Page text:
In my experience, the program is top notch. It builds your confidence as a student, enhances studying and test taking skills, and you do build lasting friendships. What I appreciated the most was you are not a number and you are not alone in this program. You have mentorship, the help of the dean and colloboration among classmates if you need it.
As far as wellness, I would consider that to be a necessity if you plan to be successful. However, my recommendation is not to go overboard and do everything that you consider to be apart of wellness. Pick one and continue it through out the program. You really won't have time to have your Pre-GEMS life during the program. Think of it as a temporary sacrafice. After the program you can dial it up if you like.
Lastly, you won't feel like the same person who came into the program when you finish. You will be a maturer, confident student, who will be able to handle th rigor of medical school.
In order to apply to the GEMS program, you have to go through the AAMCs, correct? Wouldn't that classify you as a applying to medical school and ultimately hurt your chances of applying to medical school after you complete your GEMS program (because you will be considered as applying to medical school twice)? I am just really confused as to why Georgetown would have you apply through AAMC website
Hi, so I know you mentioned that you are from Miami. Did you participate in any of UM's diversity summer programs, such as the Motivation or MCAT program? I am asking because I just completed the MCAT program there.To apply to the GEMS program you need to have applied through the AAMC to at least one medical school. From an admission stand point that is one of the ways they gauge whether or not you actually need the assistance of the program.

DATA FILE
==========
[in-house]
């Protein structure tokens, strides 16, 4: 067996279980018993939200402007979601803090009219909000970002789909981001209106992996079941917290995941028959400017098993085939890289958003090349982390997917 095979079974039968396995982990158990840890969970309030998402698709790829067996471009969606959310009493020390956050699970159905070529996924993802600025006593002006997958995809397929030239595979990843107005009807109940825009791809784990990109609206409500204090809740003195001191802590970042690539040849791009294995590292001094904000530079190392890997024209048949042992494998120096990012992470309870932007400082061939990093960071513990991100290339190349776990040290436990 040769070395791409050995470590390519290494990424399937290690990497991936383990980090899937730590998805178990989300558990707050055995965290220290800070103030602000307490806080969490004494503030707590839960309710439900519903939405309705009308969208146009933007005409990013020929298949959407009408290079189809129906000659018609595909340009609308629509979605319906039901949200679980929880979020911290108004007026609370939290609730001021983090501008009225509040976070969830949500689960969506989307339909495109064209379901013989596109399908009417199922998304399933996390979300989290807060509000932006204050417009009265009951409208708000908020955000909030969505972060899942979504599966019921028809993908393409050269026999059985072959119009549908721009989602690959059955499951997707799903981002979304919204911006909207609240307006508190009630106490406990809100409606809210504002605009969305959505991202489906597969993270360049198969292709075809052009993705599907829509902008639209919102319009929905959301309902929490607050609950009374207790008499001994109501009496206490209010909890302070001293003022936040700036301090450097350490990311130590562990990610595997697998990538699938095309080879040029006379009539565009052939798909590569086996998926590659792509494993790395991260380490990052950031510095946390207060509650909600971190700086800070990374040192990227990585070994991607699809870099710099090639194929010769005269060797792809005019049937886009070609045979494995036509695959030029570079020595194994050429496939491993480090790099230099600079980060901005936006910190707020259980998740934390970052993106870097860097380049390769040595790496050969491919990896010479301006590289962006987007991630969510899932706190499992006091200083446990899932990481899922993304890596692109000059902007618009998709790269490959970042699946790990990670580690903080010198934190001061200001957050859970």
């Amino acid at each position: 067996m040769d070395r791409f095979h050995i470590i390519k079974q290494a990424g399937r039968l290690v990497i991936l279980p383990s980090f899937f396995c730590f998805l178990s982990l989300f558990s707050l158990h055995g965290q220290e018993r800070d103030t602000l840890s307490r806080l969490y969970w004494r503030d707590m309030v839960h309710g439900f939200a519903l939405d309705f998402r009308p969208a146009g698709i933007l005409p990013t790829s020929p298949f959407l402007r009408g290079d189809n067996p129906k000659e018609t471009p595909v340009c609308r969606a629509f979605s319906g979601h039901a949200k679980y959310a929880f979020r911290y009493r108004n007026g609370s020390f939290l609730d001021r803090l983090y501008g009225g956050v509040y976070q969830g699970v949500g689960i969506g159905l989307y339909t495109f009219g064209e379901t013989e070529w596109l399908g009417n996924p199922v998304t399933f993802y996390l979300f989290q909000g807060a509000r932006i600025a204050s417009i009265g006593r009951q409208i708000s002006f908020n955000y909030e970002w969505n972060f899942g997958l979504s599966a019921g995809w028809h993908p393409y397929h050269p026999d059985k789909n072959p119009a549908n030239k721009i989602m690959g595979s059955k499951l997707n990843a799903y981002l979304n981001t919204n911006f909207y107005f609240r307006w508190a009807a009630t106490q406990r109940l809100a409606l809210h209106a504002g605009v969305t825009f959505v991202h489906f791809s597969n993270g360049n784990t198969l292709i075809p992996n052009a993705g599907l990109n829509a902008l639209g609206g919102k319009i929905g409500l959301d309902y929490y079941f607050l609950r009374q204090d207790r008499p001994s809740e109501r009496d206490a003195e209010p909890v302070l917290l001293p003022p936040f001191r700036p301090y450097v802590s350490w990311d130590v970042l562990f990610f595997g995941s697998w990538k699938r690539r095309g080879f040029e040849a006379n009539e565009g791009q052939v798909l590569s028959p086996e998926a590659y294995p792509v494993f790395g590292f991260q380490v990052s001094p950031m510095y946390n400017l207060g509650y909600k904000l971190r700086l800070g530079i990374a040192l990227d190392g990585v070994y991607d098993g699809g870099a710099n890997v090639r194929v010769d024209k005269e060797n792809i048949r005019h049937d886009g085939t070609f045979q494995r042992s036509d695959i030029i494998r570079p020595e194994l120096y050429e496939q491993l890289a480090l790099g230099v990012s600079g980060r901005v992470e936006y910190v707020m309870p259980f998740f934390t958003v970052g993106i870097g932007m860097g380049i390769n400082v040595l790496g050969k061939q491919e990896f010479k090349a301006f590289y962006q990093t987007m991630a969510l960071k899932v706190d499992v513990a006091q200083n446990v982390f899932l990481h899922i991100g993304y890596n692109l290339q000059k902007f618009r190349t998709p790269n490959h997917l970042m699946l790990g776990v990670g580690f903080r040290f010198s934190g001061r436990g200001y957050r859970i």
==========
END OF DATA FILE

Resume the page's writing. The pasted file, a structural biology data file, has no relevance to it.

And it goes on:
Multiple applications and chances of getting into medical school. it doesn't hurt you unless you haven't made an improvement or you worsen your preformance.
I did not. GEMS and a prep course were my preparations for MCAT and it has largely changed since I last took it 4 years ago.Hi, so I know you mentioned that you are from Miami. Did you participate in any of UM's diversity summer programs, such as the Motivation or MCAT program? I am asking because I just completed the MCAT program there.